Do Boxers Lift Weights & Should They?

February 26, 2023

Boxing and lifting weights could almost be considered an oxymoron in the past. However, as strength and conditioning has permeated its way through many sports, boxing has also realized the potential benefits from a well-designed weight lifting program.

Boxers do lift weights but not like a traditional bodybuilder or strength sports athlete. Boxers will lift with the intent of improving punching ability and power output while building robustness to injury.

So why is it that lifting weights gets such a bad rap in boxing circles and what makes effective weight training for boxing?

Is It Bad For Boxers To Lift Weights?

Is It Bad For Boxers To Lift Weights

Certain styles of weight training can be bad for boxers. Whereas weight training programs specifically designed for boxing like Strength Train Like A Professional Boxer are highly beneficial for boxers.

Lifting weights for boxing should generally be lower in volume, but higher in intensity coming from load or speed. Exercises such as jump squats, medicine ball throws, and neck training are staples in a boxers training program.

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Weight training becomes bad for boxers when they are bodybuilding or Powerlifting focused. Bodybuilding routines are target purely hypertrophy which relies on volume for muscle growth. This volume of work will leave a boxer highly fatigued for boxing training.

Further, bodybuilding style training preferentially builds Type I muscle fibers known as slow-twitch muscle fibers. This type of training blasts and bombs one or two muscle groups each session leaving you more prone to injury and reducing your boxing ability at training.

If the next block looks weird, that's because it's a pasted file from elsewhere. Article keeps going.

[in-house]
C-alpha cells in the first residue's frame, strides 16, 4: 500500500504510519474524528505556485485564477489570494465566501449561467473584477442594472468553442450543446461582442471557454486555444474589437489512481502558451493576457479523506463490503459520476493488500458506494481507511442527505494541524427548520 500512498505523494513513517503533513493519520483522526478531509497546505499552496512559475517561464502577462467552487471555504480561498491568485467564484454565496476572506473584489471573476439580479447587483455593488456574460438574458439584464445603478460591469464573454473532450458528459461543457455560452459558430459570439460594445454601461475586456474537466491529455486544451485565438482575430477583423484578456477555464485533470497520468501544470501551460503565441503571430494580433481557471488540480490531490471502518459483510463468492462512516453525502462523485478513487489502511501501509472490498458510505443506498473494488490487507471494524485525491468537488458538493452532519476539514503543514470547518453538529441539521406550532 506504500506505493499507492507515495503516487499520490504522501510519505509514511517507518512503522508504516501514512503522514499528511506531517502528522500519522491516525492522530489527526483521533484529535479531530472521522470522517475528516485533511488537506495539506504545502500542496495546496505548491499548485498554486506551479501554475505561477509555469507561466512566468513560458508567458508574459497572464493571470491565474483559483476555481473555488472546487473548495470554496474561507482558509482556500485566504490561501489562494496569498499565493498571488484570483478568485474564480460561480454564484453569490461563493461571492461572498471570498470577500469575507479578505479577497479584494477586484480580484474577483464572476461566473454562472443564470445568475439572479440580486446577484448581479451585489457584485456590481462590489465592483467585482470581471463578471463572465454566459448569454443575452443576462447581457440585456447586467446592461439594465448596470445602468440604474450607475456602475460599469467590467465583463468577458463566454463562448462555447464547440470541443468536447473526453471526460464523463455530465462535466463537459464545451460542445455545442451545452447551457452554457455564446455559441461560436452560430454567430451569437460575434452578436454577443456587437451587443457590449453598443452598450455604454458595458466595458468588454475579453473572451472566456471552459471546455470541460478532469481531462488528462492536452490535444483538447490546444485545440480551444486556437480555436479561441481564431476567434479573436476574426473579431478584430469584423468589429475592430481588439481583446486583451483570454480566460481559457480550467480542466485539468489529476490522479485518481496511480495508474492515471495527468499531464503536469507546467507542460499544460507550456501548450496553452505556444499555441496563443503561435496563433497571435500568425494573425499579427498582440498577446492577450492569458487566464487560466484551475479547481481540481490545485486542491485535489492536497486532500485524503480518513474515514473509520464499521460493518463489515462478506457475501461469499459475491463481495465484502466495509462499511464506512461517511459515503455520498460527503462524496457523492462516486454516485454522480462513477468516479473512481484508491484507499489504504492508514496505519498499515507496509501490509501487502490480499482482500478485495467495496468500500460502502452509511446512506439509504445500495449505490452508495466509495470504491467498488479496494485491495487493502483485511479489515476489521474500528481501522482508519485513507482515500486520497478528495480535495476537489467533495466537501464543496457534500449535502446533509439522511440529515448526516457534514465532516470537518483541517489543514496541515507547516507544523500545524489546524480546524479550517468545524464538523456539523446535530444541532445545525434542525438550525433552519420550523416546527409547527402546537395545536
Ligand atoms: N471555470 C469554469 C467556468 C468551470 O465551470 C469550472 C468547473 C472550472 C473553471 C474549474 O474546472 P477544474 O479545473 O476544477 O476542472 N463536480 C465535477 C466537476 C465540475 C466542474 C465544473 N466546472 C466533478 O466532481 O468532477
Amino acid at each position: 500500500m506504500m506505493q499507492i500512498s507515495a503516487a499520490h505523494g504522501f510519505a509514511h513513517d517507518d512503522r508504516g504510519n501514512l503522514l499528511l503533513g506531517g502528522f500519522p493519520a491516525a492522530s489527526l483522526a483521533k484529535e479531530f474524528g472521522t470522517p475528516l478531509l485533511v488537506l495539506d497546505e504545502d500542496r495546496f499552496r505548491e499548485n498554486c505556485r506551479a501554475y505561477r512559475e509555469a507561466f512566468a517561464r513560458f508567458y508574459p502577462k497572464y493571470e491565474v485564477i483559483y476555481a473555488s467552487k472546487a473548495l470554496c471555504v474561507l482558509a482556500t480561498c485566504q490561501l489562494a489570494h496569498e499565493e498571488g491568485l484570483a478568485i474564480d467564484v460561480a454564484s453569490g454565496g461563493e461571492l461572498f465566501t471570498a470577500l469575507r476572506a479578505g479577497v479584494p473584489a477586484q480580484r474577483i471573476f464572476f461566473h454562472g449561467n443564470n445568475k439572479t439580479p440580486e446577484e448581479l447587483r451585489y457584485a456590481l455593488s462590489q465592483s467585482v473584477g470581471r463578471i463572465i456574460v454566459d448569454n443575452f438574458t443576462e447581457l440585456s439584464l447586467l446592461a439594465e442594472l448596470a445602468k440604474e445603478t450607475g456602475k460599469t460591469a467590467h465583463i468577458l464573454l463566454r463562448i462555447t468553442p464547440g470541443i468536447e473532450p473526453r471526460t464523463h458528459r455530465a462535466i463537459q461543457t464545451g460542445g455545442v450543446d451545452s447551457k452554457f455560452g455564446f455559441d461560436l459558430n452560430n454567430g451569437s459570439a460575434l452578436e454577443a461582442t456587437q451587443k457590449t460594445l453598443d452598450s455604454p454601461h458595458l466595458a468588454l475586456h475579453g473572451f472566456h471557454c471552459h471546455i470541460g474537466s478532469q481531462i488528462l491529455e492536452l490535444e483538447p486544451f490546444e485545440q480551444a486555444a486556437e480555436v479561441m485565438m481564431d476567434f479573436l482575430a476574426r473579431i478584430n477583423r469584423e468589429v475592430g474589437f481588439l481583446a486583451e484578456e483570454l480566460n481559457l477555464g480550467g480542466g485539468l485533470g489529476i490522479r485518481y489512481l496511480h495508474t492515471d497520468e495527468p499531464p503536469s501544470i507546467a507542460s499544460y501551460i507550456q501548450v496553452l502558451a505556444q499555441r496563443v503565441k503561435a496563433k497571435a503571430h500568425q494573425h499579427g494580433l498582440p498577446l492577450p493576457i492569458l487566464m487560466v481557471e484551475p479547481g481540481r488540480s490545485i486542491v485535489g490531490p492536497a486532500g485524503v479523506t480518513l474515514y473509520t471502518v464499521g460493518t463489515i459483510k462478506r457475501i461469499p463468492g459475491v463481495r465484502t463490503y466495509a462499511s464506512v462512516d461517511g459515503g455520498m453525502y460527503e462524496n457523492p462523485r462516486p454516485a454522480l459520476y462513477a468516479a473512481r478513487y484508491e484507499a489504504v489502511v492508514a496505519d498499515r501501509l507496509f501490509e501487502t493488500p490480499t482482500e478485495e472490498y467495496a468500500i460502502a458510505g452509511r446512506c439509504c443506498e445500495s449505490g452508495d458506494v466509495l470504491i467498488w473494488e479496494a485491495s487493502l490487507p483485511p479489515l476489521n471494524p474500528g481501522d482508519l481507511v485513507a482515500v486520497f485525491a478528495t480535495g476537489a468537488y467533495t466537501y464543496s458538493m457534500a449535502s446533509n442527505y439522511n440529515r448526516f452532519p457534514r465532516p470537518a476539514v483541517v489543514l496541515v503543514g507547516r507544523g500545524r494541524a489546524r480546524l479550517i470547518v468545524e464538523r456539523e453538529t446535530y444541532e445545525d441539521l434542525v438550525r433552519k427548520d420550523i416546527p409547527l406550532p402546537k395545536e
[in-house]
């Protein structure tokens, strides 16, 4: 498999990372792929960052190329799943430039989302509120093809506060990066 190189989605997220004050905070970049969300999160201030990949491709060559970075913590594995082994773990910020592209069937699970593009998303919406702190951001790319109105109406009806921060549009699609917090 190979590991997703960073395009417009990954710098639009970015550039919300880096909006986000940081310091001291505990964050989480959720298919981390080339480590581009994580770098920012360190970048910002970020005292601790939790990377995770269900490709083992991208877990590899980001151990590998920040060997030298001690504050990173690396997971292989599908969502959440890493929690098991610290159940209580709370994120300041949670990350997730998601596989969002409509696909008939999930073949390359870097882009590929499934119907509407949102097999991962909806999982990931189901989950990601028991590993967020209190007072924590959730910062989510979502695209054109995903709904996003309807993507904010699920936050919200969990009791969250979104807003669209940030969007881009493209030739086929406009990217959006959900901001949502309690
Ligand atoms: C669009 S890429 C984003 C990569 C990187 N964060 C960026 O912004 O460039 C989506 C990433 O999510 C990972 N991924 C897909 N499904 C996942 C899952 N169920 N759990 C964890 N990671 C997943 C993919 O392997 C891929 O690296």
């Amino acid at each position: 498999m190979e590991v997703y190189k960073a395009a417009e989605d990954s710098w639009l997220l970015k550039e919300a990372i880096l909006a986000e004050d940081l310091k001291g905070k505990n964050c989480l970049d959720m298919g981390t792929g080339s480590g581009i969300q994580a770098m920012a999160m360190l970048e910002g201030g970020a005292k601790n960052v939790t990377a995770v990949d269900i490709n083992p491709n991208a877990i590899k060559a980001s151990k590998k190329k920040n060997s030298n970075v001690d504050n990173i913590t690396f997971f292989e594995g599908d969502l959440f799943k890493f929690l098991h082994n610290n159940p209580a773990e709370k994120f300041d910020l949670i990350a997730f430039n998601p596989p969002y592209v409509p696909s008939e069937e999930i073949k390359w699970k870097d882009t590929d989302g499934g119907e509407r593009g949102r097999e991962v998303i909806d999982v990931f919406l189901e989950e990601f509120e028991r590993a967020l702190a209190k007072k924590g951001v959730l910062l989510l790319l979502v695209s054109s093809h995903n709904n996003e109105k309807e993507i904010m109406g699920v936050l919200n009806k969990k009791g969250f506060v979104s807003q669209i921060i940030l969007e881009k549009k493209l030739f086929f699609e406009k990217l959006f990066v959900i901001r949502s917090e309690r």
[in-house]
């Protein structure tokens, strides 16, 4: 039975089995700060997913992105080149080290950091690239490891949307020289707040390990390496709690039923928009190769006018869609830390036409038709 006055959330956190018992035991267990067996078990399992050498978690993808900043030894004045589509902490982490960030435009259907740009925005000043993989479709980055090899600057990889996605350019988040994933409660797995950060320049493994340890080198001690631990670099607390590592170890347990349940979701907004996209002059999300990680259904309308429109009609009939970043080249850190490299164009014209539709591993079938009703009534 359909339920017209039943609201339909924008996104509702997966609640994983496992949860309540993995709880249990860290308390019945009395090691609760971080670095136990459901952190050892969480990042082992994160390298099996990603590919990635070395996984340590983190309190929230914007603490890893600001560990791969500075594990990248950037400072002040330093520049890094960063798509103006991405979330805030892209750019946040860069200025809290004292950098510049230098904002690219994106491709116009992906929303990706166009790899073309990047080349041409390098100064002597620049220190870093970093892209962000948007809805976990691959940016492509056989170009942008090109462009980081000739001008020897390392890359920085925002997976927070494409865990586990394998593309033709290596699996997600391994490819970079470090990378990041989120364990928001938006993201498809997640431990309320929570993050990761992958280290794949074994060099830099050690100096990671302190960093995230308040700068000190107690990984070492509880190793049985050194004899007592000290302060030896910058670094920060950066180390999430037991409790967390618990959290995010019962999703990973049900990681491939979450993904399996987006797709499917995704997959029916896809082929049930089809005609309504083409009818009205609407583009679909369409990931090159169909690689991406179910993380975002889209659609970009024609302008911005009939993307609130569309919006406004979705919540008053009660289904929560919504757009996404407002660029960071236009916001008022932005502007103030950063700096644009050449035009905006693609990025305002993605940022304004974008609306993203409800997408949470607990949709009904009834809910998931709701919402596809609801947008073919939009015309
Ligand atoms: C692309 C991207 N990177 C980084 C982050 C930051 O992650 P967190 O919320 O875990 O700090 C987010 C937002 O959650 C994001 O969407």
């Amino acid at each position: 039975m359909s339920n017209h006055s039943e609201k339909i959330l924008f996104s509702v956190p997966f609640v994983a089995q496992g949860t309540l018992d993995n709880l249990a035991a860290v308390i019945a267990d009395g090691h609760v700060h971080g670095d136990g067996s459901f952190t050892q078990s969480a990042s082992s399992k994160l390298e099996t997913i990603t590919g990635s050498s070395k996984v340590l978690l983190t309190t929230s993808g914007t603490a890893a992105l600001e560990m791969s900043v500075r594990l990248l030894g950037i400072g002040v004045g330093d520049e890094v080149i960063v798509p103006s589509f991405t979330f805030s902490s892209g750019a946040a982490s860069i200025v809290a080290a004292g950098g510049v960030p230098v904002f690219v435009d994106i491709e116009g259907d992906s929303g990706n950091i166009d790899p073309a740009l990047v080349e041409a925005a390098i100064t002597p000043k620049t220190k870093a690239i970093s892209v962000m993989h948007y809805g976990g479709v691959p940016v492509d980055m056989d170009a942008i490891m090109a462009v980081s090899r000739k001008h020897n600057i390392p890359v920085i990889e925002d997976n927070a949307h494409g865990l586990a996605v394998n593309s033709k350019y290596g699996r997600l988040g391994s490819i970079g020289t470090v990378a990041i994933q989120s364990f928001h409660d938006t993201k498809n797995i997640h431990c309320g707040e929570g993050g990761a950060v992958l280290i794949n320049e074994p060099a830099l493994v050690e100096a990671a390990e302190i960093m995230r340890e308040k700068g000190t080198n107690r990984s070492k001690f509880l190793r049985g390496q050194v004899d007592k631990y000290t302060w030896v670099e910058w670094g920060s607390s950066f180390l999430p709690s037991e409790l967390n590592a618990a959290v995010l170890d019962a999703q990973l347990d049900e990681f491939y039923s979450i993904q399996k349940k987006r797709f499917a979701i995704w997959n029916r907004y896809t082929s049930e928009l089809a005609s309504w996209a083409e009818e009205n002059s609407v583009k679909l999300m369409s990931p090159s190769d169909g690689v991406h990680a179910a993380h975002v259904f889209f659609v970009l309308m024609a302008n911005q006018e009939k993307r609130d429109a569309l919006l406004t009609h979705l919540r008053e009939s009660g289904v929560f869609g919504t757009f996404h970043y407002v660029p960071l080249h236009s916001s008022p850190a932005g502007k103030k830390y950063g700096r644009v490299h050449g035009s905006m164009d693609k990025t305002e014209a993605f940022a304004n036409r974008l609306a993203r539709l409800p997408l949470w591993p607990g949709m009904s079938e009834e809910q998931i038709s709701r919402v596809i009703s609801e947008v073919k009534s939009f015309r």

Powerlifting style training, while getting you strong, doesn’t provide the high-speed component of training. Maximal strength training targets the opposite adaptations to high-speed training so ignoring this component can be detrimental to boxing performance.

Should Boxers Lift Weights?

Boxers should absolutely lift weights. As boxers have come to realize the benefits of lifting weights, the culture of lifting weights and boxing has slowly shifted towards acceptance. Especially with the majority of high-level professional boxers and Olympic amateur boxers reaping the benefits of a well-rounded strength program.

Having stronger legs and being able to exert greater rotational forces is what transfers to punching power.

Do Lifting Weights Make You Slower For Boxing?

Does lifting weights make you slower for boxing

A properly designed weight training program will not make you slower for boxing. The problem comes when boxers take on traditional bodybuilding routines or generic high rep training without targeting maximal speed and power.

Exercises that are performed at high velocities or are ballistic such as jumps and throws allow the greatest speed and power outputs that don't just stop a boxer from becoming slower, but will make them even faster in the ring.

Generic weight training may make a boxer slower as it stimulates adaptations for the muscle to be activated throughout a full range of movement.